When is paying off debt not really savings?

A few days ago Ezra Klein was posting about tax cuts and the usual claim that poor people spend them while rich people don’t. He cited some studies that seemed to show that poorer people (not poor, mind you, nobody surveys them) were more likely to say that they were going to use tax-cut money to pay off debt rather than spend.

It struck me at the time that this was questionable, because for poorer household debt is one of the things that constrain consumption.  If you’re paying 20-plus percent on your outstanding balance, knocking that down by $500 means another $10 a month you can spend on food and gas. Or even more bluntly, if you’re pretty much at the limit of what you can carry on your cards, paying down $500 on your debt means not only immediately improved cash flow but also $500 that you can spend during the coming month or couple of years as your debt slides right back up to the limit. Either way, it’s not really savings as typically thought of, it’s debt management in the service of fairly immediate increased consumption.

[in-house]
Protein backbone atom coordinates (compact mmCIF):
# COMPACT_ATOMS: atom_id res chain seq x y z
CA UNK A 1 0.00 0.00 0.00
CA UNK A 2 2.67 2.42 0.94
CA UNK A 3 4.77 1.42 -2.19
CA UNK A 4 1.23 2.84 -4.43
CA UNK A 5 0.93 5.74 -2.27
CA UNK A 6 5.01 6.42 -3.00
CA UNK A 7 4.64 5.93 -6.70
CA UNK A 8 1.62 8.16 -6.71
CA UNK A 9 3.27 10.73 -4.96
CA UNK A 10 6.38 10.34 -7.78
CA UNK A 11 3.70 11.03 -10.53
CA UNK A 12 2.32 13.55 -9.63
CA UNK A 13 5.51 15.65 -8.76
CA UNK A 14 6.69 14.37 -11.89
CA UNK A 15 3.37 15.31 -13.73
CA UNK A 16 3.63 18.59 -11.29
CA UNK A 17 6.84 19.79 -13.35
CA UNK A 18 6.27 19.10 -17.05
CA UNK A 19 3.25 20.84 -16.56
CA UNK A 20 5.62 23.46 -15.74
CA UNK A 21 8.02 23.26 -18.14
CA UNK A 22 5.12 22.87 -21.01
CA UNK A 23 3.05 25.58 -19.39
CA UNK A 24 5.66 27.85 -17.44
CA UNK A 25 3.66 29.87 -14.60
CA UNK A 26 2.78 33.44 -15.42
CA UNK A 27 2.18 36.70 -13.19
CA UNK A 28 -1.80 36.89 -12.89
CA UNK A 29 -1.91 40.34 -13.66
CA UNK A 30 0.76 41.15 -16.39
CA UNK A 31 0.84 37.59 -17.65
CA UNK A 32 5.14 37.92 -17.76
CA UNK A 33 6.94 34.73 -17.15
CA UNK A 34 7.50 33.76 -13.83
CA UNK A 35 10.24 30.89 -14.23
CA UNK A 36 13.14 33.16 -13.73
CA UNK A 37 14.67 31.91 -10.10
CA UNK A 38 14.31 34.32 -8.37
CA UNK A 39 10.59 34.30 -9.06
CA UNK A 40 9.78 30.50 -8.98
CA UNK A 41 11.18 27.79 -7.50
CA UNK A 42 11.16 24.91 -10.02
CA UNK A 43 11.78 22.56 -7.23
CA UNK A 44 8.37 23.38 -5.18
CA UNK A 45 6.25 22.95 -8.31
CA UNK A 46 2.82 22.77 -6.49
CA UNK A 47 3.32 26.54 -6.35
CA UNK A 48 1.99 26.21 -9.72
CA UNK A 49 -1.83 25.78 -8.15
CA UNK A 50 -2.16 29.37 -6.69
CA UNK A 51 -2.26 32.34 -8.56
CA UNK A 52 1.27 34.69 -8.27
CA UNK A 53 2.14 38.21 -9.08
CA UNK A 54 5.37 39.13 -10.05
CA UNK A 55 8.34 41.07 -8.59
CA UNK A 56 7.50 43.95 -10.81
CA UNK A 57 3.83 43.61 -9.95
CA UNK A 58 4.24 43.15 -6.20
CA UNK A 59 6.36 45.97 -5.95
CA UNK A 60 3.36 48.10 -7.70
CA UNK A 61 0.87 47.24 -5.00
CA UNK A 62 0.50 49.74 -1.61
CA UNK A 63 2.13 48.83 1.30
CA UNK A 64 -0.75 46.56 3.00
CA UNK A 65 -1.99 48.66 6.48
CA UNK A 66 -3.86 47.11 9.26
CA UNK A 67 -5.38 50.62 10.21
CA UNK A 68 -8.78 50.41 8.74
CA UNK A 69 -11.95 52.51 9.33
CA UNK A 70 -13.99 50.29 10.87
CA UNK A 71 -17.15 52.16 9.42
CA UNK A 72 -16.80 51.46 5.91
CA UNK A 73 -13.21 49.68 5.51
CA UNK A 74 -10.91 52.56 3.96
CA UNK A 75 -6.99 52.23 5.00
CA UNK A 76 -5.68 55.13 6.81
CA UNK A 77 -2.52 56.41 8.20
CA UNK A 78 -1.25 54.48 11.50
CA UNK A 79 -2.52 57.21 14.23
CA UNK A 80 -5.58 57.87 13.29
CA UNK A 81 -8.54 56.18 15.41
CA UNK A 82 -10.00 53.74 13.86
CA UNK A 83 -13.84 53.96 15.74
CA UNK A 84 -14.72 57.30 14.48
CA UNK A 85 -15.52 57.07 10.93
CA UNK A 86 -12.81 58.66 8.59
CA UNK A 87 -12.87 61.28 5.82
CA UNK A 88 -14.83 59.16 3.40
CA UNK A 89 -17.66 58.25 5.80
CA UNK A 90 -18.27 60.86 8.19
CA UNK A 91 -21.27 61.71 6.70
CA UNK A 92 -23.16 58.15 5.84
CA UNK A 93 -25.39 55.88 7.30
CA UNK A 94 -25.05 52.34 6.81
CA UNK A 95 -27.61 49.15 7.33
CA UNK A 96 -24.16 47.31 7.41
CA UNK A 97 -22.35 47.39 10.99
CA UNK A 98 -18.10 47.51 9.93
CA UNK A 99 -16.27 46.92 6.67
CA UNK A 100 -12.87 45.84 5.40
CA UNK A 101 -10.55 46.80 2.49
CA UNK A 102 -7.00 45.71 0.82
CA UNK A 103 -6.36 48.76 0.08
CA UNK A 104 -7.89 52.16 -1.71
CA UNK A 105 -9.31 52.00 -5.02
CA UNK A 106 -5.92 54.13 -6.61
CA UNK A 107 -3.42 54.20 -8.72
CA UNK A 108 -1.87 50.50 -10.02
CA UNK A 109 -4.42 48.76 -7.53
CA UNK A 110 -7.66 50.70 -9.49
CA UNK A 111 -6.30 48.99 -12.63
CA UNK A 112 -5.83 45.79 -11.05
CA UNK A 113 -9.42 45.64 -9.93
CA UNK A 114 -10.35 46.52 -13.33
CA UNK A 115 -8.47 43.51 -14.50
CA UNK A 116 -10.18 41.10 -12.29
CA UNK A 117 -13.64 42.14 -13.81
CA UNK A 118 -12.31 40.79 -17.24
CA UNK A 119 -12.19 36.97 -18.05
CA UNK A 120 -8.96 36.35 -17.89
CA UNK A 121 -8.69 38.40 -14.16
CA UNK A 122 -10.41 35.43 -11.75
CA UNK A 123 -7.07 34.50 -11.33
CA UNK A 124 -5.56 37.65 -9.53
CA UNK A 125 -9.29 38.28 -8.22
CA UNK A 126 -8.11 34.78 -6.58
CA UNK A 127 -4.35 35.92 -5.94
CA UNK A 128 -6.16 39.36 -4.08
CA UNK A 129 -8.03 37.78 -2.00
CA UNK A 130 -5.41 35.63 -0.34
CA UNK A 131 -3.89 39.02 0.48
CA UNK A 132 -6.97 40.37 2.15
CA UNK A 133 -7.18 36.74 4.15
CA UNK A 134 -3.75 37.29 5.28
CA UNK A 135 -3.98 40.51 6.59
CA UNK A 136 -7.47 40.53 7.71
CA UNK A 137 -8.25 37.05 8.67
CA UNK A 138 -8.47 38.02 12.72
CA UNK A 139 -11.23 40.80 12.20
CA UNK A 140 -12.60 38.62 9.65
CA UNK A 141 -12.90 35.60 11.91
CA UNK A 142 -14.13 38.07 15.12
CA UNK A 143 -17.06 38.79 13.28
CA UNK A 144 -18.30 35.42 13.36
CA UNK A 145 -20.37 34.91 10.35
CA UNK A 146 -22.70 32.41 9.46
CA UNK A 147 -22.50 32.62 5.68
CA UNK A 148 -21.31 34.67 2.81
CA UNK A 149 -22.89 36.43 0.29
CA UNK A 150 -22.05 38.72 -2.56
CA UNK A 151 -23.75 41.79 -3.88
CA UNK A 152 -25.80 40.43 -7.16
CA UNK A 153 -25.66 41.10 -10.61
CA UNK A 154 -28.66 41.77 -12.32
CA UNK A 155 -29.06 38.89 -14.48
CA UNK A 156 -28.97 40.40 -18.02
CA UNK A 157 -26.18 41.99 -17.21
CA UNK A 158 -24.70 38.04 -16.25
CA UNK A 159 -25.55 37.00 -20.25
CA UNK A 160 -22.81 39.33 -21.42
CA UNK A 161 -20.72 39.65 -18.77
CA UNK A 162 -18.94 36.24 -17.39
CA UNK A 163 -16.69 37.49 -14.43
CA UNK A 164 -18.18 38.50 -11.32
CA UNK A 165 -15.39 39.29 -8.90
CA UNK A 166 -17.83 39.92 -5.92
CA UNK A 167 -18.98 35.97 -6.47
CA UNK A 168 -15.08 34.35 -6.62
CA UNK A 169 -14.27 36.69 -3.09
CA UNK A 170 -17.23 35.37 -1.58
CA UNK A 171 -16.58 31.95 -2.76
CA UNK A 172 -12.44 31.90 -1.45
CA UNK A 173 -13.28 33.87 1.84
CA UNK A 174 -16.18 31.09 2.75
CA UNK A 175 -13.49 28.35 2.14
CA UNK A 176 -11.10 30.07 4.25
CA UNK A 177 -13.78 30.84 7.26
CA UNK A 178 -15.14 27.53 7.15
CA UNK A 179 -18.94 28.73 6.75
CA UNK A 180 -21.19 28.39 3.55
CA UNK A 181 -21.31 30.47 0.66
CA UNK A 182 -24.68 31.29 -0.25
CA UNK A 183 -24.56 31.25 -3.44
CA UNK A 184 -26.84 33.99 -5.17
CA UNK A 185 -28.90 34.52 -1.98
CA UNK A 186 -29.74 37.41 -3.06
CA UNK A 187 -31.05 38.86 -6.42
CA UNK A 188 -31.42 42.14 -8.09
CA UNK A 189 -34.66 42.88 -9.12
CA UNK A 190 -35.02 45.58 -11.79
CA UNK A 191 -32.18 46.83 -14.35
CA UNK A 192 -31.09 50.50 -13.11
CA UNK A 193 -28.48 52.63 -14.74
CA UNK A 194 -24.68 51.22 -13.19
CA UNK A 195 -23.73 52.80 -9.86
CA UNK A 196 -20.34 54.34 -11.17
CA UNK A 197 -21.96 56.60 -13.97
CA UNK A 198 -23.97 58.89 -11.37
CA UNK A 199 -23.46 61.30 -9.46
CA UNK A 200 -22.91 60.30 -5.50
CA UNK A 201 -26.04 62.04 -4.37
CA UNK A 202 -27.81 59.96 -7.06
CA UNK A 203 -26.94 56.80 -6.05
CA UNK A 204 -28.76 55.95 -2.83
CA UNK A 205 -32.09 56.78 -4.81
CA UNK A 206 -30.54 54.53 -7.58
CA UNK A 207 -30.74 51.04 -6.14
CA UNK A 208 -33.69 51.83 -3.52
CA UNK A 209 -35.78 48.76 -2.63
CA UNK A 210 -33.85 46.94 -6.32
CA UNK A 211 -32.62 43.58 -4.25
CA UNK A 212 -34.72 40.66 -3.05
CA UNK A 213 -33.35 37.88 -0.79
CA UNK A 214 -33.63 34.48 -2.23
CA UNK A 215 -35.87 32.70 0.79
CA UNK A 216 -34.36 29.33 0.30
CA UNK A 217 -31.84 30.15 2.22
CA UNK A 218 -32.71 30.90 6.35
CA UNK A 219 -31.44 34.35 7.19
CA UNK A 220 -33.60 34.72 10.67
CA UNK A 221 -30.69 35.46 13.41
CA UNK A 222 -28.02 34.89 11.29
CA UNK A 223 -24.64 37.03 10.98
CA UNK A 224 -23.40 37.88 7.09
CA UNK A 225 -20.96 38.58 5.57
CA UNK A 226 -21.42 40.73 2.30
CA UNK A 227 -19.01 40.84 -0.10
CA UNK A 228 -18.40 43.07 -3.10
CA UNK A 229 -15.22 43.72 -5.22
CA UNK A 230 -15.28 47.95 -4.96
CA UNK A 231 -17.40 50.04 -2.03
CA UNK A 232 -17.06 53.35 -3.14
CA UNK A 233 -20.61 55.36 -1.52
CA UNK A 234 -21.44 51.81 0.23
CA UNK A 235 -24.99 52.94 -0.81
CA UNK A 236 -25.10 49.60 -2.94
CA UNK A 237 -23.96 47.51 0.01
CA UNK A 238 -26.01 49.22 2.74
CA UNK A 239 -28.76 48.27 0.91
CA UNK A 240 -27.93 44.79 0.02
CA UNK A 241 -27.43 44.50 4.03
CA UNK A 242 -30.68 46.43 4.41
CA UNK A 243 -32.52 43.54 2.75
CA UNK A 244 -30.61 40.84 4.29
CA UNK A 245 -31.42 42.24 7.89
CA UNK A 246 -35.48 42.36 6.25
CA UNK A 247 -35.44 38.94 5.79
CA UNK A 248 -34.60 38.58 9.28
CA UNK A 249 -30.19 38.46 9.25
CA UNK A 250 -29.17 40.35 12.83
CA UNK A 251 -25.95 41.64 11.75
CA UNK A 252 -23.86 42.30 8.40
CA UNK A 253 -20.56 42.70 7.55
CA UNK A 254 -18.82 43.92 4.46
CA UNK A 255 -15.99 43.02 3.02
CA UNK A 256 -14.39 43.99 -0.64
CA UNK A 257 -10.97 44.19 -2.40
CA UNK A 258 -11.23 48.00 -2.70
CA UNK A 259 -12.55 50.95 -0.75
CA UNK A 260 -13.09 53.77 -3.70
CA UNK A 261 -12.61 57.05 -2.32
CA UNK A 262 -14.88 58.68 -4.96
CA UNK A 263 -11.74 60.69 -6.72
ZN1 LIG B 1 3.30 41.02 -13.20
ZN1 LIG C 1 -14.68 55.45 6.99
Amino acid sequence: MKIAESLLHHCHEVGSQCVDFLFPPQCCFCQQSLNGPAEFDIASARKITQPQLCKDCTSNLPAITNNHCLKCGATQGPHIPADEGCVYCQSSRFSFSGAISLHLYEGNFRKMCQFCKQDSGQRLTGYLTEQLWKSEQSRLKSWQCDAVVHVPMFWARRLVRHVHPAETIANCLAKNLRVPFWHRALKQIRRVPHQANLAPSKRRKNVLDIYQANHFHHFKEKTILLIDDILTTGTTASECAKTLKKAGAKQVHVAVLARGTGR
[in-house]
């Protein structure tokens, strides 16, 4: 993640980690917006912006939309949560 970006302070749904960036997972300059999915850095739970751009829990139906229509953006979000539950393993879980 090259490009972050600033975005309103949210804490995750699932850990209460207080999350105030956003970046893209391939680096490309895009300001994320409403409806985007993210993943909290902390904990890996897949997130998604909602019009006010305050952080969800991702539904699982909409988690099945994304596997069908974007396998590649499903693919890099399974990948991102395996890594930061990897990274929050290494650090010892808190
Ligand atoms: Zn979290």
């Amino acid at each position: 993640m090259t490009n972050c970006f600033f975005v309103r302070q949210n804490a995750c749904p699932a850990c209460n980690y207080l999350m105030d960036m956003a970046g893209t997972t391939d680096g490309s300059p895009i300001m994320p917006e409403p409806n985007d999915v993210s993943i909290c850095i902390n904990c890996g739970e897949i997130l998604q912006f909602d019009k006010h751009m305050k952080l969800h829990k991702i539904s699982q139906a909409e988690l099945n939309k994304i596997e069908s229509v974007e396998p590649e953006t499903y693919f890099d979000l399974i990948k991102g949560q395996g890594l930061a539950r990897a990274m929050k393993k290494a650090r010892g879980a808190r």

In a macro sense, this would normally count as savings, because the money is available to lend out again, but the availability of money to lend at most financial institutions really isn’t particularly correlated with how much people are paying them back. So if it’s savings in that sense, it’s technical only.

What we would like to ask people about tax cuts (for purposes of stimulus) is not really whether they’re going to spend the money immediately versus paying off debt or putting it in savings/investment, it’s how it’s going to change their non-debt-service consumption. To statisticians, the interest you pay on loans is consumption just like food or gas or televisions — you’re paying for the use of someone else’s money. But for individuals, not so much.

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